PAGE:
Pastor C.D. Brooks died on June 5, 2016, in Laurel, Md., at the age of 85. But he has not been forgotten. Brooks was a leading Seventh-day Adventist evangelist. He led the Breath of Life Ministries in Huntsville, AL. He died of pancreatic cancer.
Here are 13 things to know about the groundbreaking pastor.
1. About Pastor Brooks
Charles Decatur Brooks was born in Greensboro, N.C., on July 24, 1930. He was the 10th child of Marvin Brooks and the former Mattie Reaves, both of whom were Methodists. The couple had a 40-acre farm.
Six months after he was born, he nearly died from a surgery. His mother recalled she had a vision and heard a voice urging her to keep the biblical commandments. It was at this point that she began observing the Sabbath from midnight Friday to midnight Saturday, which is what Seventh-day Adventists follow.
2. Brooks, a man of firsts
Brooks hosted a television program called “Breath of Life.” It was billed as the first Black religious television program. Through the program, Brooks delivered the church’s message to millions. He spent 23 years broadcasting “Breath of Life.” Black Entertainment Television (BET) began distributing the program in 1989, reaching Black people not only in the U.S. but also in the Caribbean.
3. Brooks ad his evangelical campaign
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For six decades, Brooks conducted an evangelical campaign that was credited with converting tens of thousands and establishing 15 congregations in cities across the country, The New York Times reported.
4. About Breath of Life
The church has about 1.2 million members in its North American Division, about 37 percent of whom are Black.
The pastor retired from the Breath of Life in 1997 for health reasons following a heart attack but continued to preach. In 2013, he was named chaplain of the church’s North American Division.
He served as a pastor in Delaware, Pennsylvania, New Jersey, and Ohio. In 1971, he became a general field secretary of the General Conference, the church’s worldwide administrative body, which is headed by a president. He served in that job until 1996. He became the speaker for “Breath of Life” from 1974 until 1998.
5. Brooks and a higher calling
In the book “C. D.: The Man Behind the Message,” authors Harold L. Lee and Benjamin Baker describe the spiritual awakening Brooks has as a North Carolina farm boy. Prior to hearing his calling, most thought Brooks was headed for a career as a dentist. That was until a teenage Brooks attended a tent revival meeting run by E. E. Cleveland, an Adventist evangelist and civil rights leader who led mass baptisms.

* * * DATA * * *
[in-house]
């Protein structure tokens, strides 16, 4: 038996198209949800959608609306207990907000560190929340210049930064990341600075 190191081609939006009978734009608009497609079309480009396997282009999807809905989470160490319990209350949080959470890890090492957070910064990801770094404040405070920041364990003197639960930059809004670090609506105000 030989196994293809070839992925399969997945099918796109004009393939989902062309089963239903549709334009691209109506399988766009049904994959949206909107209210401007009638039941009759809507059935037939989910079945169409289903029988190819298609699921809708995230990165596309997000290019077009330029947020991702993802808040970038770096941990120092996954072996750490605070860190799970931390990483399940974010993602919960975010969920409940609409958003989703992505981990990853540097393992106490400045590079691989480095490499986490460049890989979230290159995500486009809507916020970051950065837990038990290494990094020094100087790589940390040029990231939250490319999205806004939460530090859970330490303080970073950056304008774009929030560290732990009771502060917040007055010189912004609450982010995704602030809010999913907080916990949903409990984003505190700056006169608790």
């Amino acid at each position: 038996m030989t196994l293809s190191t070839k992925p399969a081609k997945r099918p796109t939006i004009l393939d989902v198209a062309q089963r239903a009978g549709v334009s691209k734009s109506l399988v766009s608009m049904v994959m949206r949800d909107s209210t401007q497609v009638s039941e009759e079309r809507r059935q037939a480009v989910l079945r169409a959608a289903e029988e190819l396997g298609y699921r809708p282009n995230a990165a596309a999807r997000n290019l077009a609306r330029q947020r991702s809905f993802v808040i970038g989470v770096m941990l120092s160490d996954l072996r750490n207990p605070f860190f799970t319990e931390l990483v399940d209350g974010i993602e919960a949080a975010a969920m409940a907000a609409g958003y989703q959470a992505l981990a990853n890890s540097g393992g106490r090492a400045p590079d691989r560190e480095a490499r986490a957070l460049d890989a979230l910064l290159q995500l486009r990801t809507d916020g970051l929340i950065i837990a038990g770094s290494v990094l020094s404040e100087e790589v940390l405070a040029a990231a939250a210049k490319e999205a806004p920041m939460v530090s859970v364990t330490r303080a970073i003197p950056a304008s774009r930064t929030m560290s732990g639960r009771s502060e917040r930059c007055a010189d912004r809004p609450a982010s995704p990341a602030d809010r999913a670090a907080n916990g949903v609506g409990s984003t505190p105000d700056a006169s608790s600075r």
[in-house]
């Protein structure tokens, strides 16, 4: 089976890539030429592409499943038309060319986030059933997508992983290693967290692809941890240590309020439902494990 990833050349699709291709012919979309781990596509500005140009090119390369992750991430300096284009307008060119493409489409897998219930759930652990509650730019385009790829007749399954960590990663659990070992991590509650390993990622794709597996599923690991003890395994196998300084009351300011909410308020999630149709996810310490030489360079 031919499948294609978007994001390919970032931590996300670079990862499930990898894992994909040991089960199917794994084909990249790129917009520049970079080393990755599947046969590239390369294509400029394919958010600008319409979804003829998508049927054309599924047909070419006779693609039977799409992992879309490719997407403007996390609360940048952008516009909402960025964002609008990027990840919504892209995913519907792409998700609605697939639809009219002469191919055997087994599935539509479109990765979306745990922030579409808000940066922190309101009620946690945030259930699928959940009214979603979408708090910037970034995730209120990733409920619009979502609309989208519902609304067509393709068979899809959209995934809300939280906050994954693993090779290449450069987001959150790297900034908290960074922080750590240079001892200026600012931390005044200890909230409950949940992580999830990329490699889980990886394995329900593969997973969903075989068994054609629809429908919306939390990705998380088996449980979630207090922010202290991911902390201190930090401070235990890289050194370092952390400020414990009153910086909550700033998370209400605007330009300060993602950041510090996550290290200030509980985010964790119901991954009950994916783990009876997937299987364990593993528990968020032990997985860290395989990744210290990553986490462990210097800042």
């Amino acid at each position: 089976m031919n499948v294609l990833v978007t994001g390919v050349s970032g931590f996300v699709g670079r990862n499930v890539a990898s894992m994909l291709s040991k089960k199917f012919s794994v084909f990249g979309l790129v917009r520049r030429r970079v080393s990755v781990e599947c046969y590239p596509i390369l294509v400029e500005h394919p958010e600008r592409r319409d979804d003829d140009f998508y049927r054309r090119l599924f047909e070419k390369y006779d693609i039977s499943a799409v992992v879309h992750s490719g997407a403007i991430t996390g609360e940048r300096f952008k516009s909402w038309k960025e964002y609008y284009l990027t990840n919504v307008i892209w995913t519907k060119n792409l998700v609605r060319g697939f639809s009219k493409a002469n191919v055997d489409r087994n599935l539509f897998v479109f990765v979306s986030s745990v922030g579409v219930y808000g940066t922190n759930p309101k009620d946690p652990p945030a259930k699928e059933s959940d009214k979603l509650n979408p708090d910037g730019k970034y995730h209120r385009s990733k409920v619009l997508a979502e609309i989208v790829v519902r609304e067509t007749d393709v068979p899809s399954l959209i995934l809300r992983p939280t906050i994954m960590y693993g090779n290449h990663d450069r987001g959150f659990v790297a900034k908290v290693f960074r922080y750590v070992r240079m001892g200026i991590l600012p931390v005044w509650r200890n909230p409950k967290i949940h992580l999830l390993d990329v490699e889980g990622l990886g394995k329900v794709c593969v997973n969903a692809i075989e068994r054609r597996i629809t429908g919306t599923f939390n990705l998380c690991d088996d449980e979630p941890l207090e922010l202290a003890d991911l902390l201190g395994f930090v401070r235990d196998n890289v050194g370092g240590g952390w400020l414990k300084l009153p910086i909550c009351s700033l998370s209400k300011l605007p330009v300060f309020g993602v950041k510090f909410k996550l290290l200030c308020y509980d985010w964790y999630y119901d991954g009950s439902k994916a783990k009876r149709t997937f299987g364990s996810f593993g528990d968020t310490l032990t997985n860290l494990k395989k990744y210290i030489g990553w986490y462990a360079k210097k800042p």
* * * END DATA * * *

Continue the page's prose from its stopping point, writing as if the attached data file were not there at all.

“Charles had thought that in his career as a dentist, he was going to fight tooth decay,” the authors wrote. “Now, a higher power had determined that he would fight truth decay.”
6. The childhood of Brooks
When Brooks was 10, his mother had read “The Great Controversy” by Ellen G. White, co-founder of the Seventh-day Adventist Church, and the family began worshiping in an Adventist congregation, the New York Times reported.
When Brooks told his mother about his tent experience, she said to him: “Son, when you were born, I gave you to the Lord. Now He’s calling you.”
7. Brooks and his college days
After high school, he enrolled in Oakwood College (now Oakwood University), a historically Black Adventist school in Huntsville, Ala. He studied theology from 1947 to 1951, paying his way through school by milking cows at the school’s dairy farm, as a packer in a meat factory, and doing other odd jobs.
8. His first crusade
A year after graduating, he ran his first evangelistic crusade, in Chester, Pa., in 1952.
Brooks continued to lead evangelistic meetings, having done so on six continents.
From 1957 to 1959, he led the Ephesus Seventh-day Adventist Church in Columbus, Ohio. In 1959 he was pastor at the Glenville Seventh-day Adventist Church in Cleveland, Ohio, a major assignment for a man just in his twenties.
10. His evangelistic career
By 1966 he had been elevated from a field secretary of the Columbia Union to the first ministerial secretary. The Columbia Union Conference coordinates the Seventh-day Adventist Church’s work in the Mid-Atlantic U.S.
11. Brooks, the evangelist
As an evangelist, he spread the word of his church in Newark, New Jersey. At the time, 1966, it had almost a half million residents and was the largest city in the Garden State. It was in Newark that a groundbreaking event in Adventism would take place, according to “C. D.: The Man Behind the Message.”
12. Brooks in Newark
The historic Newark Symphony Hall was the venue for Brooks’ evangelistic meetings. During the summer of 1966, there was an evangelistic series that marked Symphony Hall as the site of the first official joint evangelistic series in the Seventh-day Adventist Church by both a Black and a white evangelist. The Columbia Union Conference executive committee passed a motion for Alvin Stewart, the white pastor of the Newark church, to serve as an assistant evangelist to C. D. Brooks, according to Columbia Union Visitor.
13. Other milestones
Brooks spoke at President Ronald Reagan’s inauguration on January 20, 1981. He received an honorary doctorate from Andrews University in 1985, and in 1994 was inducted into the Martin Luther King Jr. Board of Preachers and Collegium of Scholars at Morehouse College. In 1995, the pastor took part in Net ’95, the largest and most extensive evangelistic program in Seventh-day Adventist history up to that time, Black Past reported.
Pastor C.D. Brooks (Photo: Breath of Life website, https://breathoflife.tv/cd-brooks-update/)